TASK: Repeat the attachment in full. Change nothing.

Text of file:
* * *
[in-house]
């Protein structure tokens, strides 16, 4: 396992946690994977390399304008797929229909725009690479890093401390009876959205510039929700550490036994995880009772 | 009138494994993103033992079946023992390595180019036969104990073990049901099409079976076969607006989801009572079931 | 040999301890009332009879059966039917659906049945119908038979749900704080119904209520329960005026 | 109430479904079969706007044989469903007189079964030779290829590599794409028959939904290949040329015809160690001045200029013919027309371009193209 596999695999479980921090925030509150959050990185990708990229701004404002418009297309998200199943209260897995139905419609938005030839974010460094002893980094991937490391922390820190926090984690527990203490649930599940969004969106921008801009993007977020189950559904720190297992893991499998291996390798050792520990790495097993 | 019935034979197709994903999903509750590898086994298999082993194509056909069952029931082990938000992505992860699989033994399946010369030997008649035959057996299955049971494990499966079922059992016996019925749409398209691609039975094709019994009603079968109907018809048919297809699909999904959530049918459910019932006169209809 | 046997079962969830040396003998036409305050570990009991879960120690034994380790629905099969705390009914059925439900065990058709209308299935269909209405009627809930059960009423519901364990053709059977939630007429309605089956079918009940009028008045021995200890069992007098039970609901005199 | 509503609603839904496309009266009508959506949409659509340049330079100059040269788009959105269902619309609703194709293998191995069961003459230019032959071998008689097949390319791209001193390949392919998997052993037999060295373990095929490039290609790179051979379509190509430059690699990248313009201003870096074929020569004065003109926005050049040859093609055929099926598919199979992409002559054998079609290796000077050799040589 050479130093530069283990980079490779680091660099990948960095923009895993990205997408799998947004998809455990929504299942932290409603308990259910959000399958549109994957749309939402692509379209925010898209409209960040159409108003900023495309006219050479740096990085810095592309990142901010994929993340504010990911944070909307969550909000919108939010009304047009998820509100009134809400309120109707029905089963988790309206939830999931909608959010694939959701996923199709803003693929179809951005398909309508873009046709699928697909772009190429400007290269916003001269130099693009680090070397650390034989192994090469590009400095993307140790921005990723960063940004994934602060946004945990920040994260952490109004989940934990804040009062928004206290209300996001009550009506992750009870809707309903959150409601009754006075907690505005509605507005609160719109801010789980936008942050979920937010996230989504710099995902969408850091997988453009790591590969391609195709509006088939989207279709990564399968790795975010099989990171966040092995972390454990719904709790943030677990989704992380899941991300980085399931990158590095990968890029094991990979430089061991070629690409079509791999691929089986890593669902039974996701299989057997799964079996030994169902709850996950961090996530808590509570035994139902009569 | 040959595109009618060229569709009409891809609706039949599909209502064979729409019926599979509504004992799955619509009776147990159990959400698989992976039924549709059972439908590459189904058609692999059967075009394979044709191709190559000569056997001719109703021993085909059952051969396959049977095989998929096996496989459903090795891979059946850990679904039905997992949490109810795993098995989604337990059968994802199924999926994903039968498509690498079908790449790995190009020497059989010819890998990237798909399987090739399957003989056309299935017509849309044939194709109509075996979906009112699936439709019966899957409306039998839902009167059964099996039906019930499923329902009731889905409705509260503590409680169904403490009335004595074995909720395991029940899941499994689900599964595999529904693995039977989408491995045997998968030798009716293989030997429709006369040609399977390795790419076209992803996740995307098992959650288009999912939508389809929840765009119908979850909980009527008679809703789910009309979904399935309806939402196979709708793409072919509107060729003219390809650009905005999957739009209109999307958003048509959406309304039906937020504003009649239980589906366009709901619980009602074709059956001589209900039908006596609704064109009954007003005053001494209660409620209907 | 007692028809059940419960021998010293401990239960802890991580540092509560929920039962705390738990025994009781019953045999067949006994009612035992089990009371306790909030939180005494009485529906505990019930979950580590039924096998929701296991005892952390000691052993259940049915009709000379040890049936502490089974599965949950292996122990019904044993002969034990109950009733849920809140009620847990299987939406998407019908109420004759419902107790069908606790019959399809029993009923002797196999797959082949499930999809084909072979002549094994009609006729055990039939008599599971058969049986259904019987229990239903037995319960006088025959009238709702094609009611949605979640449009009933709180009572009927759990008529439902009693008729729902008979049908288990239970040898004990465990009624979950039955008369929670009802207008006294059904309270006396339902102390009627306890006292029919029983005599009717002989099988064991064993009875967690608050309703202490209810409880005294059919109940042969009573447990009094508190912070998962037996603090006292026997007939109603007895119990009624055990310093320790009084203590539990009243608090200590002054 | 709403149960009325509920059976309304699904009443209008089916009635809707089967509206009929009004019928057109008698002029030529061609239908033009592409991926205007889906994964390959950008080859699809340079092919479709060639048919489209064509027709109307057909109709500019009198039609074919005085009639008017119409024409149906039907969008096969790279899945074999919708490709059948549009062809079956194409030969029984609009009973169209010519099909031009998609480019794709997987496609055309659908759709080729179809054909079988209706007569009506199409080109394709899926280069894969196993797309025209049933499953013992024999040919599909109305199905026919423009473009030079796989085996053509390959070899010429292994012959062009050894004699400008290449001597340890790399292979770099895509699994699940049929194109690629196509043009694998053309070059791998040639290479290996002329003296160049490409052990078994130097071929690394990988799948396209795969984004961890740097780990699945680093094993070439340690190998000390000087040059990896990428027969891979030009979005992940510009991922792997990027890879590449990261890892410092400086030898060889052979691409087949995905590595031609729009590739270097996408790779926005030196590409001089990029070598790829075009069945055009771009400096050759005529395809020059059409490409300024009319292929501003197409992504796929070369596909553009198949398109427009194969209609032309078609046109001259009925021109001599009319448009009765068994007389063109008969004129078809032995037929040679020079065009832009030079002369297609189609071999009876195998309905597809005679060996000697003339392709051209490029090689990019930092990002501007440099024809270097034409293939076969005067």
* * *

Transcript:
[in-house]
């Protein structure tokens, strides 16, 4: 396992946690994977390399304008797929229909725009690479890093401390009876959205510039929700550490036994995880009772 | 009138494994993103033992079946023992390595180019036969104990073990049901099409079976076969607006989801009572079931 | 040999301890009332009879059966039917659906049945119908038979749900704080119904209520329960005026 | 109430479904079969706007044989469903007189079964030779290829590599794409028959939904290949040329015809160690001045200029013919027309371009193209 596999695999479980921090925030509150959050990185990708990229701004404002418009297309998200199943209260897995139905419609938005030839974010460094002893980094991937490391922390820190926090984690527990203490649930599940969004969106921008801009993007977020189950559904720190297992893991499998291996390798050792520990790495097993 | 019935034979197709994903999903509750590898086994298999082993194509056909069952029931082990938000992505992860699989033994399946010369030997008649035959057996299955049971494990499966079922059992016996019925749409398209691609039975094709019994009603079968109907018809048919297809699909999904959530049918459910019932006169209809 | 046997079962969830040396003998036409305050570990009991879960120690034994380790629905099969705390009914059925439900065990058709209308299935269909209405009627809930059960009423519901364990053709059977939630007429309605089956079918009940009028008045021995200890069992007098039970609901005199 | 509503609603839904496309009266009508959506949409659509340049330079100059040269788009959105269902619309609703194709293998191995069961003459230019032959071998008689097949390319791209001193390949392919998997052993037999060295373990095929490039290609790179051979379509190509430059690699990248313009201003870096074929020569004065003109926005050049040859093609055929099926598919199979992409002559054998079609290796000077050799040589 050479130093530069283990980079490779680091660099990948960095923009895993990205997408799998947004998809455990929504299942932290409603308990259910959000399958549109994957749309939402692509379209925010898209409209960040159409108003900023495309006219050479740096990085810095592309990142901010994929993340504010990911944070909307969550909000919108939010009304047009998820509100009134809400309120109707029905089963988790309206939830999931909608959010694939959701996923199709803003693929179809951005398909309508873009046709699928697909772009190429400007290269916003001269130099693009680090070397650390034989192994090469590009400095993307140790921005990723960063940004994934602060946004945990920040994260952490109004989940934990804040009062928004206290209300996001009550009506992750009870809707309903959150409601009754006075907690505005509605507005609160719109801010789980936008942050979920937010996230989504710099995902969408850091997988453009790591590969391609195709509006088939989207279709990564399968790795975010099989990171966040092995972390454990719904709790943030677990989704992380899941991300980085399931990158590095990968890029094991990979430089061991070629690409079509791999691929089986890593669902039974996701299989057997799964079996030994169902709850996950961090996530808590509570035994139902009569 | 040959595109009618060229569709009409891809609706039949599909209502064979729409019926599979509504004992799955619509009776147990159990959400698989992976039924549709059972439908590459189904058609692999059967075009394979044709191709190559000569056997001719109703021993085909059952051969396959049977095989998929096996496989459903090795891979059946850990679904039905997992949490109810795993098995989604337990059968994802199924999926994903039968498509690498079908790449790995190009020497059989010819890998990237798909399987090739399957003989056309299935017509849309044939194709109509075996979906009112699936439709019966899957409306039998839902009167059964099996039906019930499923329902009731889905409705509260503590409680169904403490009335004595074995909720395991029940899941499994689900599964595999529904693995039977989408491995045997998968030798009716293989030997429709006369040609399977390795790419076209992803996740995307098992959650288009999912939508389809929840765009119908979850909980009527008679809703789910009309979904399935309806939402196979709708793409072919509107060729003219390809650009905005999957739009209109999307958003048509959406309304039906937020504003009649239980589906366009709901619980009602074709059956001589209900039908006596609704064109009954007003005053001494209660409620209907 | 007692028809059940419960021998010293401990239960802890991580540092509560929920039962705390738990025994009781019953045999067949006994009612035992089990009371306790909030939180005494009485529906505990019930979950580590039924096998929701296991005892952390000691052993259940049915009709000379040890049936502490089974599965949950292996122990019904044993002969034990109950009733849920809140009620847990299987939406998407019908109420004759419902107790069908606790019959399809029993009923002797196999797959082949499930999809084909072979002549094994009609006729055990039939008599599971058969049986259904019987229990239903037995319960006088025959009238709702094609009611949605979640449009009933709180009572009927759990008529439902009693008729729902008979049908288990239970040898004990465990009624979950039955008369929670009802207008006294059904309270006396339902102390009627306890006292029919029983005599009717002989099988064991064993009875967690608050309703202490209810409880005294059919109940042969009573447990009094508190912070998962037996603090006292026997007939109603007895119990009624055990310093320790009084203590539990009243608090200590002054 | 709403149960009325509920059976309304699904009443209008089916009635809707089967509206009929009004019928057109008698002029030529061609239908033009592409991926205007889906994964390959950008080859699809340079092919479709060639048919489209064509027709109307057909109709500019009198039609074919005085009639008017119409024409149906039907969008096969790279899945074999919708490709059948549009062809079956194409030969029984609009009973169209010519099909031009998609480019794709997987496609055309659908759709080729179809054909079988209706007569009506199409080109394709899926280069894969196993797309025209049933499953013992024999040919599909109305199905026919423009473009030079796989085996053509390959070899010429292994012959062009050894004699400008290449001597340890790399292979770099895509699994699940049929194109690629196509043009694998053309070059791998040639290479290996002329003296160049490409052990078994130097071929690394990988799948396209795969984004961890740097780990699945680093094993070439340690190998000390000087040059990896990428027969891979030009979005992940510009991922792997990027890879590449990261890892410092400086030898060889052979691409087949995905590595031609729009590739270097996408790779926005030196590409001089990029070598790829075009069945055009771009400096050759005529395809020059059409490409300024009319292929501003197409992504796929070369596909553009198949398109427009194969209609032309078609046109001259009925021109001599009319448009009765068994007389063109008969004129078809032995037929040679020079065009832009030079002369297609189609071999009876195998309905597809005679060996000697003339392709051209490029090689990019930092990002501007440099024809270097034409293939076969005067």